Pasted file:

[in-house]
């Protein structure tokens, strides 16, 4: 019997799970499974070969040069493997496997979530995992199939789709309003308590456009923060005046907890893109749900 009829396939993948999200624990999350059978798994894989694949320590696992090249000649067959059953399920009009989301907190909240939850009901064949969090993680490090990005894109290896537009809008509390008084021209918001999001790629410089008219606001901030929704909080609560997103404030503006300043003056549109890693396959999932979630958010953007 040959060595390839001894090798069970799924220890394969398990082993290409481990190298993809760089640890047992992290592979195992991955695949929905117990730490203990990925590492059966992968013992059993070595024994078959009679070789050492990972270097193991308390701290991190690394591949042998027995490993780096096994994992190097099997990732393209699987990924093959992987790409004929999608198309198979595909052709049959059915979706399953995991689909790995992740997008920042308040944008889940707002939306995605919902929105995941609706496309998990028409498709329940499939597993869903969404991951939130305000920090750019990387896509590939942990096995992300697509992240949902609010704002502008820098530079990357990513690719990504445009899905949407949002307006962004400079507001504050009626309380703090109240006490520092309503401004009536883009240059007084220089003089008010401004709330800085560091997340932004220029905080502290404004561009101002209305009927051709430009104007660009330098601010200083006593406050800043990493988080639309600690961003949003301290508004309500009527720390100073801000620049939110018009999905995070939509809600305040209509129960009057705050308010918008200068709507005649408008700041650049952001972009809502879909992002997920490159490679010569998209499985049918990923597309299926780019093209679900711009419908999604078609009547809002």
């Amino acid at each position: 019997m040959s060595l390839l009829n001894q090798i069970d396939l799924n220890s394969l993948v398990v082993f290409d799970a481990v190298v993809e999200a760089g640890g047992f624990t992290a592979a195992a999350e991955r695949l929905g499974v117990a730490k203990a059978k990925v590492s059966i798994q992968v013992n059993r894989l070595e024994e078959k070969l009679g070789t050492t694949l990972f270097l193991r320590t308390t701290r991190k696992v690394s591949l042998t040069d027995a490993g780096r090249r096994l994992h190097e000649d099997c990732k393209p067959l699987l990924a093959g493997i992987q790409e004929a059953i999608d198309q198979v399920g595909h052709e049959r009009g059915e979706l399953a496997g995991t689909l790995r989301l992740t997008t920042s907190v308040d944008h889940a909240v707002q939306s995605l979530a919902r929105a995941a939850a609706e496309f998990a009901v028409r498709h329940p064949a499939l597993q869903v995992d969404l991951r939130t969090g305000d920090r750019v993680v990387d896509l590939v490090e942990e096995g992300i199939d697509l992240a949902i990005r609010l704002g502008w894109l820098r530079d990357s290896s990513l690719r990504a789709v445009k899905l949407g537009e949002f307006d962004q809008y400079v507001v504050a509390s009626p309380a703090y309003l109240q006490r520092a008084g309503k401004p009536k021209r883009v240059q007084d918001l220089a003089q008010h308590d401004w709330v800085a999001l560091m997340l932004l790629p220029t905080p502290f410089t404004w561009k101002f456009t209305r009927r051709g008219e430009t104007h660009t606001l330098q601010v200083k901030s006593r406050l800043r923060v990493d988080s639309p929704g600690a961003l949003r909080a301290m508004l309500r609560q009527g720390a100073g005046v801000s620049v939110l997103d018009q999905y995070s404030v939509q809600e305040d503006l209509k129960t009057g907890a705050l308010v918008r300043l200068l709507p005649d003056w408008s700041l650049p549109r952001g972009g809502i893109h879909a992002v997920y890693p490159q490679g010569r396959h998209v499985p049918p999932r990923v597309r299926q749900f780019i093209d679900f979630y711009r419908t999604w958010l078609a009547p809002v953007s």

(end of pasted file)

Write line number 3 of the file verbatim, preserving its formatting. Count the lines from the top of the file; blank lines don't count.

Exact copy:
């Amino acid at each position: 019997m040959s060595l390839l009829n001894q090798i069970d396939l799924n220890s394969l993948v398990v082993f290409d799970a481990v190298v993809e999200a760089g640890g047992f624990t992290a592979a195992a999350e991955r695949l929905g499974v117990a730490k203990a059978k990925v590492s059966i798994q992968v013992n059993r894989l070595e024994e078959k070969l009679g070789t050492t694949l990972f270097l193991r320590t308390t701290r991190k696992v690394s591949l042998t040069d027995a490993g780096r090249r096994l994992h190097e000649d099997c990732k393209p067959l699987l990924a093959g493997i992987q790409e004929a059953i999608d198309q198979v399920g595909h052709e049959r009009g059915e979706l399953a496997g995991t689909l790995r989301l992740t997008t920042s907190v308040d944008h889940a909240v707002q939306s995605l979530a919902r929105a995941a939850a609706e496309f998990a009901v028409r498709h329940p064949a499939l597993q869903v995992d969404l991951r939130t969090g305000d920090r750019v993680v990387d896509l590939v490090e942990e096995g992300i199939d697509l992240a949902i990005r609010l704002g502008w894109l820098r530079d990357s290896s990513l690719r990504a789709v445009k899905l949407g537009e949002f307006d962004q809008y400079v507001v504050a509390s009626p309380a703090y309003l109240q006490r520092a008084g309503k401004p009536k021209r883009v240059q007084d918001l220089a003089q008010h308590d401004w709330v800085a999001l560091m997340l932004l790629p220029t905080p502290f410089t404004w561009k101002f456009t209305r009927r051709g008219e430009t104007h660009t606001l330098q601010v200083k901030s006593r406050l800043r923060v990493d988080s639309p929704g600690a961003l949003r909080a301290m508004l309500r609560q009527g720390a100073g005046v801000s620049v939110l997103d018009q999905y995070s404030v939509q809600e305040d503006l209509k129960t009057g907890a705050l308010v918008r300043l200068l709507p005649d003056w408008s700041l650049p549109r952001g972009g809502i893109h879909a992002v997920y890693p490159q490679g010569r396959h998209v499985p049918p999932r990923v597309r299926q749900f780019i093209d679900f979630y711009r419908t999604w958010l078609a009547p809002v953007s």